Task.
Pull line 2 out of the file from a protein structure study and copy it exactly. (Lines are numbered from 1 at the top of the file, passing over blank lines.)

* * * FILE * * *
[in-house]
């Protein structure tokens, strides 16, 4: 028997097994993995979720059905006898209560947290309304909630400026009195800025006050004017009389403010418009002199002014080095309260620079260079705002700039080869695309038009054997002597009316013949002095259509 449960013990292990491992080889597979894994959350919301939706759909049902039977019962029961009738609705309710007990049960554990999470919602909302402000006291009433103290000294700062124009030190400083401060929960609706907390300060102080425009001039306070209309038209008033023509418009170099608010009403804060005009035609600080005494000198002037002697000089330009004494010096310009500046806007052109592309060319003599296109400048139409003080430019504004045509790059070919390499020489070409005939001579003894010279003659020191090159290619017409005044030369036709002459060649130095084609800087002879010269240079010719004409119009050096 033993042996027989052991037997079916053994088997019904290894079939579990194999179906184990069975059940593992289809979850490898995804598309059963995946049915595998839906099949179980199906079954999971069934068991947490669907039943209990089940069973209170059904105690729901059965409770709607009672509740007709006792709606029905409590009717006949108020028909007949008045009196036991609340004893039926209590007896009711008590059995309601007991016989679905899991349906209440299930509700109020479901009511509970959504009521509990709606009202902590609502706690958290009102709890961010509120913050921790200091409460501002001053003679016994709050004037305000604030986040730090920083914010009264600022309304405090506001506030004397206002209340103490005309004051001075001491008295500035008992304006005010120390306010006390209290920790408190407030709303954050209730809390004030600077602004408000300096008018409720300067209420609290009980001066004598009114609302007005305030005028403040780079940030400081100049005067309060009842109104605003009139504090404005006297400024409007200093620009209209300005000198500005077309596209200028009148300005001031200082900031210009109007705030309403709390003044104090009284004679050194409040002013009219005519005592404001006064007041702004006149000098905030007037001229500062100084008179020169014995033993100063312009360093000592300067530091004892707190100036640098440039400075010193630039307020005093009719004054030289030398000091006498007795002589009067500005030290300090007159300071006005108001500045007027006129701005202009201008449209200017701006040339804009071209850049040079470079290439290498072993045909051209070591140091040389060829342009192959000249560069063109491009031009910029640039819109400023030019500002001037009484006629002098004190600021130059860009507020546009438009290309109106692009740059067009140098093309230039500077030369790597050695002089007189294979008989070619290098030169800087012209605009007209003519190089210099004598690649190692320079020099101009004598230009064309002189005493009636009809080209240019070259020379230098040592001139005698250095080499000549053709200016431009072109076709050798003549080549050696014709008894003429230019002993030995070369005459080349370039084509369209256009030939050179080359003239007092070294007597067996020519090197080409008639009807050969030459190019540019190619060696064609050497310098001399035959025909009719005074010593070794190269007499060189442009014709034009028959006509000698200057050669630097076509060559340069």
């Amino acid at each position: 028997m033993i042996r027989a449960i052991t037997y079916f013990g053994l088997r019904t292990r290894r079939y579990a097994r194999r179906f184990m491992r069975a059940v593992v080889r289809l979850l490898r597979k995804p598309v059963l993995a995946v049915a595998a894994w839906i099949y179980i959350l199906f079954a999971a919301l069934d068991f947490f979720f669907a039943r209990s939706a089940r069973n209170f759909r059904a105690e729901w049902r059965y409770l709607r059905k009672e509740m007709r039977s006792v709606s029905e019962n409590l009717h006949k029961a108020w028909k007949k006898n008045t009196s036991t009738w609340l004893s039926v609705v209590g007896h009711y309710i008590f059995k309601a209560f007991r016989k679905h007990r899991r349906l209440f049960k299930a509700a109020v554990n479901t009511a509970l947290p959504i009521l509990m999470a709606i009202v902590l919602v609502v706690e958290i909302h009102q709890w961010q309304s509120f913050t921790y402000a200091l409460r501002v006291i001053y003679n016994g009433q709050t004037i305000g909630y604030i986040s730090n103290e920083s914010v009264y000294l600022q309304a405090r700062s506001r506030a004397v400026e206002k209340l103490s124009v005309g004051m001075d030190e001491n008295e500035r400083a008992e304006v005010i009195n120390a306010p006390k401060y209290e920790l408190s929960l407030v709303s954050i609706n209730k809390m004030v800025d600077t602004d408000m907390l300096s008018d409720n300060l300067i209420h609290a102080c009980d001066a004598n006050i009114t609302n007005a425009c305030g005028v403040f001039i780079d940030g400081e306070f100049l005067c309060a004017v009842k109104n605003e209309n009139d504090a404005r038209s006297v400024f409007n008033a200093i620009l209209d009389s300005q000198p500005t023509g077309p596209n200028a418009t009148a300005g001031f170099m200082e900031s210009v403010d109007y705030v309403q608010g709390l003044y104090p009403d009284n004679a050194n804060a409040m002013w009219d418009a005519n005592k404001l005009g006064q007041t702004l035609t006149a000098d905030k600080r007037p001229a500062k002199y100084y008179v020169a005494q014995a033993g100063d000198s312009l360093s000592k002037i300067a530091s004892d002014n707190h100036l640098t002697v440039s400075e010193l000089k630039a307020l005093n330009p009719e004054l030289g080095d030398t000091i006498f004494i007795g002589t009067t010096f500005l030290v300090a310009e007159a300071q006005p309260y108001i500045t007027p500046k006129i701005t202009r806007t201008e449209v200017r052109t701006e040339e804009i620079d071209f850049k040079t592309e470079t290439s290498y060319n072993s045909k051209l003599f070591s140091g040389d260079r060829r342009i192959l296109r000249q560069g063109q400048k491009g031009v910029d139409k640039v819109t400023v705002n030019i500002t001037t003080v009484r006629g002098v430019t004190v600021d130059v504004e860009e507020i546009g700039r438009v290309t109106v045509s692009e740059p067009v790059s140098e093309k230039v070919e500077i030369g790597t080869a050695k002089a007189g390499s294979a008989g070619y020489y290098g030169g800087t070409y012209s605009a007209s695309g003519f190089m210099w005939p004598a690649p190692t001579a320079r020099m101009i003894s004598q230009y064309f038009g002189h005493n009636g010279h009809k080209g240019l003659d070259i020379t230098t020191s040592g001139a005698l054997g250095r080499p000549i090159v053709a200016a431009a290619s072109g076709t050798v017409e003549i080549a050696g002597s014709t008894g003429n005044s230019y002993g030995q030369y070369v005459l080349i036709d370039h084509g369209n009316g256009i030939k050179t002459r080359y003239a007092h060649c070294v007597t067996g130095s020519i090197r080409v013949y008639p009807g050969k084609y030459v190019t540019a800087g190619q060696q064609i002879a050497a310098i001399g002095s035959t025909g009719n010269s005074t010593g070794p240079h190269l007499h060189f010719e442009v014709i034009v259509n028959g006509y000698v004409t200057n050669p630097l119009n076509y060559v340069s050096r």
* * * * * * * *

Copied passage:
């Protein structure tokens, strides 16, 4: 028997097994993995979720059905006898209560947290309304909630400026009195800025006050004017009389403010418009002199002014080095309260620079260079705002700039080869695309038009054997002597009316013949002095259509 449960013990292990491992080889597979894994959350919301939706759909049902039977019962029961009738609705309710007990049960554990999470919602909302402000006291009433103290000294700062124009030190400083401060929960609706907390300060102080425009001039306070209309038209008033023509418009170099608010009403804060005009035609600080005494000198002037002697000089330009004494010096310009500046806007052109592309060319003599296109400048139409003080430019504004045509790059070919390499020489070409005939001579003894010279003659020191090159290619017409005044030369036709002459060649130095084609800087002879010269240079010719004409119009050096 033993042996027989052991037997079916053994088997019904290894079939579990194999179906184990069975059940593992289809979850490898995804598309059963995946049915595998839906099949179980199906079954999971069934068991947490669907039943209990089940069973209170059904105690729901059965409770709607009672509740007709006792709606029905409590009717006949108020028909007949008045009196036991609340004893039926209590007896009711008590059995309601007991016989679905899991349906209440299930509700109020479901009511509970959504009521509990709606009202902590609502706690958290009102709890961010509120913050921790200091409460501002001053003679016994709050004037305000604030986040730090920083914010009264600022309304405090506001506030004397206002209340103490005309004051001075001491008295500035008992304006005010120390306010006390209290920790408190407030709303954050209730809390004030600077602004408000300096008018409720300067209420609290009980001066004598009114609302007005305030005028403040780079940030400081100049005067309060009842109104605003009139504090404005006297400024409007200093620009209209300005000198500005077309596209200028009148300005001031200082900031210009109007705030309403709390003044104090009284004679050194409040002013009219005519005592404001006064007041702004006149000098905030007037001229500062100084008179020169014995033993100063312009360093000592300067530091004892707190100036640098440039400075010193630039307020005093009719004054030289030398000091006498007795002589009067500005030290300090007159300071006005108001500045007027006129701005202009201008449209200017701006040339804009071209850049040079470079290439290498072993045909051209070591140091040389060829342009192959000249560069063109491009031009910029640039819109400023030019500002001037009484006629002098004190600021130059860009507020546009438009290309109106692009740059067009140098093309230039500077030369790597050695002089007189294979008989070619290098030169800087012209605009007209003519190089210099004598690649190692320079020099101009004598230009064309002189005493009636009809080209240019070259020379230098040592001139005698250095080499000549053709200016431009072109076709050798003549080549050696014709008894003429230019002993030995070369005459080349370039084509369209256009030939050179080359003239007092070294007597067996020519090197080409008639009807050969030459190019540019190619060696064609050497310098001399035959025909009719005074010593070794190269007499060189442009014709034009028959006509000698200057050669630097076509060559340069």